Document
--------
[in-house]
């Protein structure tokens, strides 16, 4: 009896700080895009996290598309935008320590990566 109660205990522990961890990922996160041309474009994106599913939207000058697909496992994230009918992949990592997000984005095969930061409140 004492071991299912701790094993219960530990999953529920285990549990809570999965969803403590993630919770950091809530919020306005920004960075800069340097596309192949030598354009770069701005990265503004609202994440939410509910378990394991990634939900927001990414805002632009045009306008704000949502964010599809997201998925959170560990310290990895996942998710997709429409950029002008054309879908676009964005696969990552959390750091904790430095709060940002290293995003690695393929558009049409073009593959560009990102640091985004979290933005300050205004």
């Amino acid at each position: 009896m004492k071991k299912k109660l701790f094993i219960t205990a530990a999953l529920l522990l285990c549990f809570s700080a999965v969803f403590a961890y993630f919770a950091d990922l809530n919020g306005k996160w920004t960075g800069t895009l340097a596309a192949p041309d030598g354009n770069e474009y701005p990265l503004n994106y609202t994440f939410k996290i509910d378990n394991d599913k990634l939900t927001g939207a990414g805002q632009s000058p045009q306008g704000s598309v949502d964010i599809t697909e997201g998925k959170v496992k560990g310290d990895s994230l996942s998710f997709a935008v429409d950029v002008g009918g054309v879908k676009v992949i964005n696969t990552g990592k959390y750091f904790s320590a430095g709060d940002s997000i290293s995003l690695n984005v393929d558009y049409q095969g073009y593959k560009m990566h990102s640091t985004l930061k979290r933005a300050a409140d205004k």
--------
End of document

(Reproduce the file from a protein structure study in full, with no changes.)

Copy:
[in-house]
């Protein structure tokens, strides 16, 4: 009896700080895009996290598309935008320590990566 109660205990522990961890990922996160041309474009994106599913939207000058697909496992994230009918992949990592997000984005095969930061409140 004492071991299912701790094993219960530990999953529920285990549990809570999965969803403590993630919770950091809530919020306005920004960075800069340097596309192949030598354009770069701005990265503004609202994440939410509910378990394991990634939900927001990414805002632009045009306008704000949502964010599809997201998925959170560990310290990895996942998710997709429409950029002008054309879908676009964005696969990552959390750091904790430095709060940002290293995003690695393929558009049409073009593959560009990102640091985004979290933005300050205004």
């Amino acid at each position: 009896m004492k071991k299912k109660l701790f094993i219960t205990a530990a999953l529920l522990l285990c549990f809570s700080a999965v969803f403590a961890y993630f919770a950091d990922l809530n919020g306005k996160w920004t960075g800069t895009l340097a596309a192949p041309d030598g354009n770069e474009y701005p990265l503004n994106y609202t994440f939410k996290i509910d378990n394991d599913k990634l939900t927001g939207a990414g805002q632009s000058p045009q306008g704000s598309v949502d964010i599809t697909e997201g998925k959170v496992k560990g310290d990895s994230l996942s998710f997709a935008v429409d950029v002008g009918g054309v879908k676009v992949i964005n696969t990552g990592k959390y750091f904790s320590a430095g709060d940002s997000i290293s995003l690695n984005v393929d558009y049409q095969g073009y593959k560009m990566h990102s640091t985004l930061k979290r933005a300050a409140d205004k």